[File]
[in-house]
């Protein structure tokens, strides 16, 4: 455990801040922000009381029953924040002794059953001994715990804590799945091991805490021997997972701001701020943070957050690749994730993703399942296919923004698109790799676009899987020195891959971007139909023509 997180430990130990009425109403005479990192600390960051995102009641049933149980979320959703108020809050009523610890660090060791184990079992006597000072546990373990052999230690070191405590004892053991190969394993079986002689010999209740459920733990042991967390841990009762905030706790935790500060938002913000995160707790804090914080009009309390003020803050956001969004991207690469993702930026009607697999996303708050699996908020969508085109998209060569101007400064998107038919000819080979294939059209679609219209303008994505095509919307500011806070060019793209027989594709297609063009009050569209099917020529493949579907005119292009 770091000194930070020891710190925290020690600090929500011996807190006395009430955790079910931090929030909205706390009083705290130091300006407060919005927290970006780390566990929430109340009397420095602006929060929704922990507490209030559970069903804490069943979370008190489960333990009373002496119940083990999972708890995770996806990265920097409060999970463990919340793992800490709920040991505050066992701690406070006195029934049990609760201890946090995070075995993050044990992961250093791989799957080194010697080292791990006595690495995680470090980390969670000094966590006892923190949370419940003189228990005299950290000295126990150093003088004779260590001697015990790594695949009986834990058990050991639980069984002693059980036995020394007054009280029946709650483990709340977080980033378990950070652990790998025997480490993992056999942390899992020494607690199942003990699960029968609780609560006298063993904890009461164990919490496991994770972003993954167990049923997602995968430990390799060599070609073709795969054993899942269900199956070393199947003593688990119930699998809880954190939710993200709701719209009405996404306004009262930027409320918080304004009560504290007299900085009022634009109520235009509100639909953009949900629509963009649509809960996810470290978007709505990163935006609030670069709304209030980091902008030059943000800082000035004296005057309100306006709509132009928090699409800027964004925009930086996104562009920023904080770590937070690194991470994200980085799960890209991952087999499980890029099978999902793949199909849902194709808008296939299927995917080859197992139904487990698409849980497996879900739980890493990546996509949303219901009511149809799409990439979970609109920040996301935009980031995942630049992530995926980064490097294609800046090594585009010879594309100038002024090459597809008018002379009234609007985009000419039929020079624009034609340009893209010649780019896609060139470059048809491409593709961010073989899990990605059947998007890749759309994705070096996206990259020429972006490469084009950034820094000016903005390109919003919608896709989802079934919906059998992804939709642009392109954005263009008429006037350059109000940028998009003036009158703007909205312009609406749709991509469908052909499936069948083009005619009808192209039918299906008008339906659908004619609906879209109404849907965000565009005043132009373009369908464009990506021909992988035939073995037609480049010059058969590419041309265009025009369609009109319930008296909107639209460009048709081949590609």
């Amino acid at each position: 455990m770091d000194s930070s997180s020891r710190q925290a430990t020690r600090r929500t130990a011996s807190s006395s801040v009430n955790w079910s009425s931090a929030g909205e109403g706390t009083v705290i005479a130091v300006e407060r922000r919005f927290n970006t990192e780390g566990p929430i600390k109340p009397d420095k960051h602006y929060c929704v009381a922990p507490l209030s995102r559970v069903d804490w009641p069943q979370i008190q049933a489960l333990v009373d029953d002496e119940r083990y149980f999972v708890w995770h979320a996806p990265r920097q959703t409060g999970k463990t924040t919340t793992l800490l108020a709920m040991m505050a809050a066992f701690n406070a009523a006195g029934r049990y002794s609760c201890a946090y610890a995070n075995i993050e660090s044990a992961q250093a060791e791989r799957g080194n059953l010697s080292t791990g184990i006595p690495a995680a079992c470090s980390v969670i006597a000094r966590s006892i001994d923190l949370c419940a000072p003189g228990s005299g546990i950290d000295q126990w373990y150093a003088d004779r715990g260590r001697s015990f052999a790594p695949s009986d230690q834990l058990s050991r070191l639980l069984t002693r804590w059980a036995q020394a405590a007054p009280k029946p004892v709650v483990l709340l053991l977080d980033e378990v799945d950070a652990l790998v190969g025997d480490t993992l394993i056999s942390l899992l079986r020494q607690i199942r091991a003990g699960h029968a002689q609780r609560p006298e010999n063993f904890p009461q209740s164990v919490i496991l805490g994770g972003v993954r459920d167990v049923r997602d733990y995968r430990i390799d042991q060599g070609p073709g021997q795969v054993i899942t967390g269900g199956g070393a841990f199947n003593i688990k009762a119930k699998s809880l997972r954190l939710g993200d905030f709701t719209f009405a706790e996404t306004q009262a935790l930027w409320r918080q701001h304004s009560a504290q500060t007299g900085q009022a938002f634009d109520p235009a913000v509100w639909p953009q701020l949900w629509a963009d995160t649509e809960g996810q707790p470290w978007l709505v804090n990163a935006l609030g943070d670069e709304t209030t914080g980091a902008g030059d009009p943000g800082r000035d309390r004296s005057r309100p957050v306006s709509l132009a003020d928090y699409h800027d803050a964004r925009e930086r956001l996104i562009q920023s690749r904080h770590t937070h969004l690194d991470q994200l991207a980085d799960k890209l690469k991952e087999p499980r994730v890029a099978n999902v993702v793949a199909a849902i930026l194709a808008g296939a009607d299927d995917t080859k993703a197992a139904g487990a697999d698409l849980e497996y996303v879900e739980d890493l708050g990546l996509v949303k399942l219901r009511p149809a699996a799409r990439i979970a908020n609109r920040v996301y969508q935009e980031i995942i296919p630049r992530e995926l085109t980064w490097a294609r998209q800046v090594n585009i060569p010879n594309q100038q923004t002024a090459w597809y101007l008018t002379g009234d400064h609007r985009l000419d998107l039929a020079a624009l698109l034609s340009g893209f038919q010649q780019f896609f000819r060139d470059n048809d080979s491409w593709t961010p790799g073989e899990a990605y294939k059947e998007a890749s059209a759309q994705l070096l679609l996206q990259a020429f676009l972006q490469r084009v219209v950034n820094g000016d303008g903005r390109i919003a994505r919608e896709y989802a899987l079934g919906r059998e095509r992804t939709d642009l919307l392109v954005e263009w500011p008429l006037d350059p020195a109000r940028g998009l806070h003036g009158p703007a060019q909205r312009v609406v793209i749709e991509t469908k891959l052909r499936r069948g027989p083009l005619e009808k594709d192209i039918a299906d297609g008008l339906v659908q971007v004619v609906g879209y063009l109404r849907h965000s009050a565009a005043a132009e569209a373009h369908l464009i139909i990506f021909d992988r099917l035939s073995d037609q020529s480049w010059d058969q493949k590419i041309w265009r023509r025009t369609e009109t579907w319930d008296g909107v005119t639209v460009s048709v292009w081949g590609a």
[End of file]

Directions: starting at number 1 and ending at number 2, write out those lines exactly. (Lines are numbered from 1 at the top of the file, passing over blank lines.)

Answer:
[in-house]
């Protein structure tokens, strides 16, 4: 455990801040922000009381029953924040002794059953001994715990804590799945091991805490021997997972701001701020943070957050690749994730993703399942296919923004698109790799676009899987020195891959971007139909023509 997180430990130990009425109403005479990192600390960051995102009641049933149980979320959703108020809050009523610890660090060791184990079992006597000072546990373990052999230690070191405590004892053991190969394993079986002689010999209740459920733990042991967390841990009762905030706790935790500060938002913000995160707790804090914080009009309390003020803050956001969004991207690469993702930026009607697999996303708050699996908020969508085109998209060569101007400064998107038919000819080979294939059209679609219209303008994505095509919307500011806070060019793209027989594709297609063009009050569209099917020529493949579907005119292009 770091000194930070020891710190925290020690600090929500011996807190006395009430955790079910931090929030909205706390009083705290130091300006407060919005927290970006780390566990929430109340009397420095602006929060929704922990507490209030559970069903804490069943979370008190489960333990009373002496119940083990999972708890995770996806990265920097409060999970463990919340793992800490709920040991505050066992701690406070006195029934049990609760201890946090995070075995993050044990992961250093791989799957080194010697080292791990006595690495995680470090980390969670000094966590006892923190949370419940003189228990005299950290000295126990150093003088004779260590001697015990790594695949009986834990058990050991639980069984002693059980036995020394007054009280029946709650483990709340977080980033378990950070652990790998025997480490993992056999942390899992020494607690199942003990699960029968609780609560006298063993904890009461164990919490496991994770972003993954167990049923997602995968430990390799060599070609073709795969054993899942269900199956070393199947003593688990119930699998809880954190939710993200709701719209009405996404306004009262930027409320918080304004009560504290007299900085009022634009109520235009509100639909953009949900629509963009649509809960996810470290978007709505990163935006609030670069709304209030980091902008030059943000800082000035004296005057309100306006709509132009928090699409800027964004925009930086996104562009920023904080770590937070690194991470994200980085799960890209991952087999499980890029099978999902793949199909849902194709808008296939299927995917080859197992139904487990698409849980497996879900739980890493990546996509949303219901009511149809799409990439979970609109920040996301935009980031995942630049992530995926980064490097294609800046090594585009010879594309100038002024090459597809008018002379009234609007985009000419039929020079624009034609340009893209010649780019896609060139470059048809491409593709961010073989899990990605059947998007890749759309994705070096996206990259020429972006490469084009950034820094000016903005390109919003919608896709989802079934919906059998992804939709642009392109954005263009008429006037350059109000940028998009003036009158703007909205312009609406749709991509469908052909499936069948083009005619009808192209039918299906008008339906659908004619609906879209109404849907965000565009005043132009373009369908464009990506021909992988035939073995037609480049010059058969590419041309265009025009369609009109319930008296909107639209460009048709081949590609």